[9] In this paper I restrict my analysis to the GPS sites located in Southern California and Southern Nevada, which constitute SCIGN and the southern part of BARGEN (or SBAR), respectively (Figure 1). These data ( have been processed by the Scripps Orbit and Permanent Array Center (SOPAC) through January 2006 using the methods described by Nikolaidis [2002]. In summary, the noise in these data has been reduced by estimating and removing a common mode signal from each time series using the algorithm of Wdowinski et al. [1997]. Eight GPS sites are used as fiducial sites within the region (Figure 1); and the rate of displacement, the amplitude and phase of an annual and semi-annual sinusoid, and offsets, plus any exponential decay due to postseismic slip, are estimated for each component (north, east, and up) for these sites. The stack of residual time series for each component is averaged and identified as the common-mode signal. The common-mode signal for each component is subtracted from all of the time series of position changes within the regional network.

Figure 1.

Locations of the GPS sites in Southern California and Nevada used in this study are shown as small circles. Larger, green dots denote fiducial stations used by SOPAC to construct a regional filter. Stars, with their size scaled to their magnitude, show the locations of M > 5 earthquakes in this region between 1996 and 2006. Of all the earthquakes, only the Hector Mine, M7.1 on 16 October 1999 and the M5.2 on 17 July 2001 near Coso produced significant offsets in the GPS observations.

[10] I further restrict my analysis to sites with more than 3.9 years of observations since 1996, when SCIGN started. Although many sites have data that predated 1996.0, I chose not to use them because the analysis of Williams et al. [2004, Figure 7] showed that the precision of data prior to 1996 is lower than current standards. In addition, not analyzed is data from sites where not analyzed is data from sites where there were significant gaps in the time series, or significant problems with the receiver, or localized environment which contributed to greater scatter in the time series. In total, time series data from 236 sites are examined. The median time span is 6.5 years, with half of the data spanning the interval between 5.3 and 7.1 years. The minimum number of observations for any of the time series is 970 points spanning 3.9 years. In contrast, the Williams et al. [2004] analysis of the regional SCIGN and BARGEN networks used time series, that, on average, span 3.2 years, which is well below the cut-off used here.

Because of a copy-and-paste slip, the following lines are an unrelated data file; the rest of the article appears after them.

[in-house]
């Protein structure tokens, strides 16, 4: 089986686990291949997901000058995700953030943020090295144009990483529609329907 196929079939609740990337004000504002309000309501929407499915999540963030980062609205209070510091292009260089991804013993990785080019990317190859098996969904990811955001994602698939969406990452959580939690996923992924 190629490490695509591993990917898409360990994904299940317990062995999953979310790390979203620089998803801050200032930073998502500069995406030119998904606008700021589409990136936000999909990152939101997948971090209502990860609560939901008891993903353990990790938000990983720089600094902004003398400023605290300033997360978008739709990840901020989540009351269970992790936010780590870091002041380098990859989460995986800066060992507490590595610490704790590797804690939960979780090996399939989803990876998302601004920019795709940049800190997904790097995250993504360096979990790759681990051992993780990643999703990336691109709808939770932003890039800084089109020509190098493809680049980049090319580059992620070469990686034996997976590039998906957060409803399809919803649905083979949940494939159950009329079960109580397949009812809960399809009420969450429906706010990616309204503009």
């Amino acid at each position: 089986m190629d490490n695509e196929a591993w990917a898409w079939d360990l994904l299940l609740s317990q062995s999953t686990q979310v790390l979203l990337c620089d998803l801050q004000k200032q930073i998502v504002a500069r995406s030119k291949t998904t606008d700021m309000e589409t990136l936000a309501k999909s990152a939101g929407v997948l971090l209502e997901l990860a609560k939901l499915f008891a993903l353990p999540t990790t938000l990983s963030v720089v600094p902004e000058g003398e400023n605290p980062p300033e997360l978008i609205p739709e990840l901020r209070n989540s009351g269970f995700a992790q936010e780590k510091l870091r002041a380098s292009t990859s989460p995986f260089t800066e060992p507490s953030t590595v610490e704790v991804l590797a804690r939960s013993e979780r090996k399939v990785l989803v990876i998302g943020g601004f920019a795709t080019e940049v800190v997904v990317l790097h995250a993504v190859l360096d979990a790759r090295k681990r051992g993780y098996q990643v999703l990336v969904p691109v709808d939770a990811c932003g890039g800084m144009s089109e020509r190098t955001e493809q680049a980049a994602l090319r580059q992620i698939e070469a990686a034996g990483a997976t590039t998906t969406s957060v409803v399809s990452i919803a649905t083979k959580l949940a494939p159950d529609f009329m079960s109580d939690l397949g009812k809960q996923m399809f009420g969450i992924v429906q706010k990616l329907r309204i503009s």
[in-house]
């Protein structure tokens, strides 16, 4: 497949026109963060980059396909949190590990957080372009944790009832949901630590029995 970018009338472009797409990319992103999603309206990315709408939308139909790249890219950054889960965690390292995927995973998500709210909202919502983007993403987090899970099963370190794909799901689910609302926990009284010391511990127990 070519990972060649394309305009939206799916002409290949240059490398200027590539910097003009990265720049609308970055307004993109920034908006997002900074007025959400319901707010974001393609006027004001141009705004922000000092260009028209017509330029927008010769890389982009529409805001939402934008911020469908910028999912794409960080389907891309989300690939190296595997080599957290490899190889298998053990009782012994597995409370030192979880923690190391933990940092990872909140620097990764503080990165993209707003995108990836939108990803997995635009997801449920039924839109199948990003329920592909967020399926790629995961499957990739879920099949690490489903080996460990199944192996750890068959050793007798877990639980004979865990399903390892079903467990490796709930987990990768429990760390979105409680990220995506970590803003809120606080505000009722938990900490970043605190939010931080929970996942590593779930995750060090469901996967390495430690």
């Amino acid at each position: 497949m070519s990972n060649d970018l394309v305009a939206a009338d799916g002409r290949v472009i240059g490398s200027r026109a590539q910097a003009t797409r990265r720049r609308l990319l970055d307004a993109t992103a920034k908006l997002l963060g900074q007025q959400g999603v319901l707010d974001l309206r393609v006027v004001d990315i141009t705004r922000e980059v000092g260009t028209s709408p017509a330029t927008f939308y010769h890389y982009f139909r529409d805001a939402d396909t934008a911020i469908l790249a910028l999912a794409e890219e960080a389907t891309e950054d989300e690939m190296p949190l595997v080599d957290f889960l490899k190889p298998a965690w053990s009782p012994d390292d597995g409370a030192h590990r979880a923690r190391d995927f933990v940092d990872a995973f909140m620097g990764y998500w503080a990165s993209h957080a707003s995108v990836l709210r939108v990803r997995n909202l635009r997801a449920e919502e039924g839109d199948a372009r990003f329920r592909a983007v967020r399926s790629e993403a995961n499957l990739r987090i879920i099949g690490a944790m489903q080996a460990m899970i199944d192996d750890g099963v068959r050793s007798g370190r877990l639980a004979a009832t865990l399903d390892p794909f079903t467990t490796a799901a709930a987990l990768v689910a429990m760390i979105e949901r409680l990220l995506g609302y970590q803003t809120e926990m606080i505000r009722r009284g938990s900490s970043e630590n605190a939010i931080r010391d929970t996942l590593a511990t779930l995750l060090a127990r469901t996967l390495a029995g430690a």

[11] Prior to analyzing these data, each time series was visually examined to detect offsets, from both earthquakes and man-made causes, gross outliers due to malfunctioning equipment, postseismic deformation, and other signals that might not be tectonic in origin. Many of the time series had been edited by SOPAC to delete outliers so the time series were relatively clean. Although SOPAC provides estimates of rates, offsets, annual and semi-annual trends, and postseismic functions, these were not used here. Rather, times of offsets were tabulated. Gross outliers were deleted. For most sites located near the 1999 M7.1 Hector Mine earthquake, other functions were tested to characterized postseismic deformation, including logarithmic, exponential, or rate change. In most cases, in contrast to Nikolaidis [2002], I found that the logarithmic Omori's Law best characterized the postseismic deformation. Postseismic deformation was not considered from either the 2003 San Simeon or the 2004 Parkfield earthquakes since the boundary of the study area was drawn to exclude that part of Central California. Finally, several sites exhibited large deformations in response to likely recharge of local aquifers from heavy, winter rainfall [King et al., 2007]. Since this event occurred in late 2004 and early 2005, the observations were deleted at those sites after late 2004.